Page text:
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Improvement in Michigan's Business Climate Attributed to More Efficient Regulations, Better Customer Service

Thursday, June 25, 2015

Survey reveals more positive view of state’s regulatory systems among Michigan businesses

A new survey shows Michigan’s regulatory and business climates are improving after a focused, multifaceted plan to enhance customer service and eliminate regulatory inefficiencies.

The State of Michigan began surveying business customers in 2013 to gauge their perception of the state’s regulatory climate, identify bureaucratic red tape and make significant and meaningful improvements, such as shorter processing times, increased online services and the elimination of unnecessary paperwork. 

The state’s first survey was developed to establish baseline measurements for Michigan’s regulatory environment.  

“2013 was the starting point,” said Lt. Governor Brian Calley. “The first survey helped us to better understand the business community’s general view of our regulatory processes and where it thought changes were needed, and subsequent surveys have been the driver for continuous improvement. But our work is not finished. We will continue to improve our regulatory systems to support business growth and job creation, while providing the critical health and safety benefits of our regulatory oversight.”

Customers of the state’s three primary regulatory agencies – the Michigan Departments of Environmental Quality, Licensing and Regulatory Affairs, and Treasury – were surveyed. Survey results showed an overall increase in advocacy, business and regulatory climate perception, and trust in the state’s regulatory agencies. The three departments have oversight over approximately two thirds of the state’s regulatory rules.

These improvements include:

  • Advocacy: 19 percent/10 point increase in business customers willing to recommend Michigan as a place to start a business to a friend or colleague.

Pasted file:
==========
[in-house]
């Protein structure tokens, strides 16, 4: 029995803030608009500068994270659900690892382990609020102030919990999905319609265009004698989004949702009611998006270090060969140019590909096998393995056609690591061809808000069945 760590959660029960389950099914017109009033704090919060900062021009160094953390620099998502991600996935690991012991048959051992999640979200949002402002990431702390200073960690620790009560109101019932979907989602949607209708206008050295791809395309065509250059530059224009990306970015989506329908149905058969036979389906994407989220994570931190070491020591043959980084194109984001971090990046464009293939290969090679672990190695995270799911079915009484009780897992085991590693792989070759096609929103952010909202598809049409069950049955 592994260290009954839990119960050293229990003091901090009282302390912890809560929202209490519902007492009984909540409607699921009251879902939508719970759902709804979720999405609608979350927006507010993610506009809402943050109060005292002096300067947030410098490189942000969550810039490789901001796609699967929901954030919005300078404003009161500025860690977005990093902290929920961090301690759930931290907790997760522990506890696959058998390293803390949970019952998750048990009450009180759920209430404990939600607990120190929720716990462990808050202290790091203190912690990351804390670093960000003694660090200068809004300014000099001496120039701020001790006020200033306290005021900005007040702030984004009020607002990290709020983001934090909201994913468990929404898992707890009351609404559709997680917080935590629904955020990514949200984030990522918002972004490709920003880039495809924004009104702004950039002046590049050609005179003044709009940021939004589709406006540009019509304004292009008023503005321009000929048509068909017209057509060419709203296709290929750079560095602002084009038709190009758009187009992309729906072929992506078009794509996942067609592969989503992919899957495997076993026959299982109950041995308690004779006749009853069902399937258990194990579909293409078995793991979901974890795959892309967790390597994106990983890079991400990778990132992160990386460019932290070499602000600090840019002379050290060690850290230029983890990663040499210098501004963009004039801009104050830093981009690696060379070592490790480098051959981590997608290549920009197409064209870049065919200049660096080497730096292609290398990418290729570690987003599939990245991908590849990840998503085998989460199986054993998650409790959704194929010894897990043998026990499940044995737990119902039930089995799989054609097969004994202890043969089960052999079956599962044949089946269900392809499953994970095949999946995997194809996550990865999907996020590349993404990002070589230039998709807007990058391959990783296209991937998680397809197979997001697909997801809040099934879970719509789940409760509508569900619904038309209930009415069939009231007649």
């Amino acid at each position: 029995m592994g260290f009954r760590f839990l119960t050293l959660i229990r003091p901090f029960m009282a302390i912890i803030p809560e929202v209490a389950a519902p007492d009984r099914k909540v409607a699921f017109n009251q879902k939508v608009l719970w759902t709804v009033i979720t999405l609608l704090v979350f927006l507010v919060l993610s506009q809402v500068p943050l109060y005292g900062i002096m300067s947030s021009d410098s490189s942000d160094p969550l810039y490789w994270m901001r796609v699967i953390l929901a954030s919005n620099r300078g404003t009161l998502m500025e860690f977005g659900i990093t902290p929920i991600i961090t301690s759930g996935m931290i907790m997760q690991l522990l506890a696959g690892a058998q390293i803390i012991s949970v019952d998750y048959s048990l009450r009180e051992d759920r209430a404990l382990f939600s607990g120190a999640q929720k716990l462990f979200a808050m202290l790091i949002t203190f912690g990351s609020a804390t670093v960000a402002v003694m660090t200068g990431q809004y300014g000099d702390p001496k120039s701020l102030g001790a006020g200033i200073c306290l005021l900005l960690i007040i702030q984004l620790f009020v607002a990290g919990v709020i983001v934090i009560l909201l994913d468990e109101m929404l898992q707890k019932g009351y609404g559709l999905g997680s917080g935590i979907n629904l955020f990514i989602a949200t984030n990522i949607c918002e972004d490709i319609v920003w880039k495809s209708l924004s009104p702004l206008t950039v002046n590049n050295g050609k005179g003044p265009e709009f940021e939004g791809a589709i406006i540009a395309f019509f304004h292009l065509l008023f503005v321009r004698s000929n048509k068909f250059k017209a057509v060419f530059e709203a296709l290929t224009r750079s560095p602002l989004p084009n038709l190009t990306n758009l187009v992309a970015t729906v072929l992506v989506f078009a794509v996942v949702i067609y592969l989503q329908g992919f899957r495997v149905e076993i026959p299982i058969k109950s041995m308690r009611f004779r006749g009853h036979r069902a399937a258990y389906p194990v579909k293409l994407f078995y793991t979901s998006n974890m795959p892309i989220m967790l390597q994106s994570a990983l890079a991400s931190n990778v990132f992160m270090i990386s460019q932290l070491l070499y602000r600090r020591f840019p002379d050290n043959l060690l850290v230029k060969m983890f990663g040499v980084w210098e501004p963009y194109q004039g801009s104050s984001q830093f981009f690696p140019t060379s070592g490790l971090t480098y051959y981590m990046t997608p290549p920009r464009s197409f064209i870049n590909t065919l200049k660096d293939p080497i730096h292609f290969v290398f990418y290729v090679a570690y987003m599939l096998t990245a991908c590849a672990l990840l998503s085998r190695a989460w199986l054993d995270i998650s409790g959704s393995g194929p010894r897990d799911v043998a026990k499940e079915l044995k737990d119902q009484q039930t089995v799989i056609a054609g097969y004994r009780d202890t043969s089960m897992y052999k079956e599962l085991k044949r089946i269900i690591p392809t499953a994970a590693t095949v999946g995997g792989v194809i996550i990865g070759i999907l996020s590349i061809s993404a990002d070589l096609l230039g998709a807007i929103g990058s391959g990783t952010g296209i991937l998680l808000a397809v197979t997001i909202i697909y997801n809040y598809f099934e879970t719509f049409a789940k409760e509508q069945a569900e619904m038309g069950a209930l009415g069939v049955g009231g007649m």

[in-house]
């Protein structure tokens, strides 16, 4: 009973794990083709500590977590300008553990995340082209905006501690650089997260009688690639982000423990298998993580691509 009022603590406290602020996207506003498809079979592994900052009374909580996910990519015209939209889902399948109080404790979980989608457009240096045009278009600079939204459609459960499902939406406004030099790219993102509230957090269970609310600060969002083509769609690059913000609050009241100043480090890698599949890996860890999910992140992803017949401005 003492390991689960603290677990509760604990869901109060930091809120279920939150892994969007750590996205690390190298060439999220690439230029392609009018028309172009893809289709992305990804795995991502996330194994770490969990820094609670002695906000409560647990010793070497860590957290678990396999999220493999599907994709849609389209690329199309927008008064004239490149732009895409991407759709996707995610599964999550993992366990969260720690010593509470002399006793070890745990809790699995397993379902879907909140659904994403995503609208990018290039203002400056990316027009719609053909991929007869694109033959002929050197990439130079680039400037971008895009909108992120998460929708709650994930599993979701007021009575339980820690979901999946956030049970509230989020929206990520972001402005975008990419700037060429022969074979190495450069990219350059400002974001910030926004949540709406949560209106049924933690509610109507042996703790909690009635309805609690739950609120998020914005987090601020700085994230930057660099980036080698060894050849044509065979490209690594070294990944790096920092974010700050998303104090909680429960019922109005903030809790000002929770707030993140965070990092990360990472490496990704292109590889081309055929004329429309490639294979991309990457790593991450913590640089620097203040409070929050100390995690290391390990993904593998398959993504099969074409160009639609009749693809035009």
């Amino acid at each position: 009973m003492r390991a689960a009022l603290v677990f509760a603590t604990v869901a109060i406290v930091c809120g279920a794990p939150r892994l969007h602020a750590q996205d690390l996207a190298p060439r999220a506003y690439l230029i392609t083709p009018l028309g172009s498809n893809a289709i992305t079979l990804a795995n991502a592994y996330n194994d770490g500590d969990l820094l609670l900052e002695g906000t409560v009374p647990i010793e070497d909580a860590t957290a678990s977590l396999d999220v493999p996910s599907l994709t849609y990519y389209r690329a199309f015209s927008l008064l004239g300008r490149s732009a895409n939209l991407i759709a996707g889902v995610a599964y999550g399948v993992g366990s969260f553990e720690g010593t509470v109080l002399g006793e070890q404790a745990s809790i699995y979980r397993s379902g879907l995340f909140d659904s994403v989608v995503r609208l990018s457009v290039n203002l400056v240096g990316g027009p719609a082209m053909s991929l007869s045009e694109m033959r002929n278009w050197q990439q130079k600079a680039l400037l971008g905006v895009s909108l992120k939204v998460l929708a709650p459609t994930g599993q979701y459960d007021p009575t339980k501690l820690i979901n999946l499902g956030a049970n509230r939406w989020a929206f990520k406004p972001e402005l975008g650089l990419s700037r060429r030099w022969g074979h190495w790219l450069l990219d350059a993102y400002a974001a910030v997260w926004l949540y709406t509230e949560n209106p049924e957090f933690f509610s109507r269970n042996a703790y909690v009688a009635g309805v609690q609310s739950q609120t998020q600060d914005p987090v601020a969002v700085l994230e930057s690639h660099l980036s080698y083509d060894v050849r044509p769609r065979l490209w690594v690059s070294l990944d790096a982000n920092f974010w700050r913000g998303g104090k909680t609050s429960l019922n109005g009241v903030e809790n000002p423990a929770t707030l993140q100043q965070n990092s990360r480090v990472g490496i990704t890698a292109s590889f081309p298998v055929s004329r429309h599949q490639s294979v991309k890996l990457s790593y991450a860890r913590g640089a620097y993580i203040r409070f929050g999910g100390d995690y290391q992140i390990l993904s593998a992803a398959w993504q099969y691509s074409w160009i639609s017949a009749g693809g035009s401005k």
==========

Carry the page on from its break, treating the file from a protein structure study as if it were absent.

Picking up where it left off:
• Business Climate Perception: 19 percent/10 point increase in business customers’ positive perception of the business climate in Michigan.
  • Regulatory Climate Perception: 23 percent/10 point increase in the positive perception of the regulatory climate in Michigan.
  • Trust: 30 percent/13 point increase in respondents trust in the State of Michigan's regulatory agencies (DEQ, LARA, Treasury, etc.).

The MEDC survey was conducted by ForeSee, which attributed the statistically significant increases in positive perceptions to the changes and improvement in the departments. ForeSee research experts stated that the improvements over the course of two years were substantial given the range of business customers surveyed. ForeSee works with a diverse set of Fortune 500 companies and other organizations around the world.

The Snyder Administration has made sweeping policy changes that have improved the business climate in the state, including elimination of the MI Business Tax; elimination of the personal property tax, saving businesses $500 million annually; and the addition of nearly 400,000 jobs while cutting unemployment in half.

A major component of Michigan’s economic comeback is making regulatory processes more efficient and providing enhanced customer service.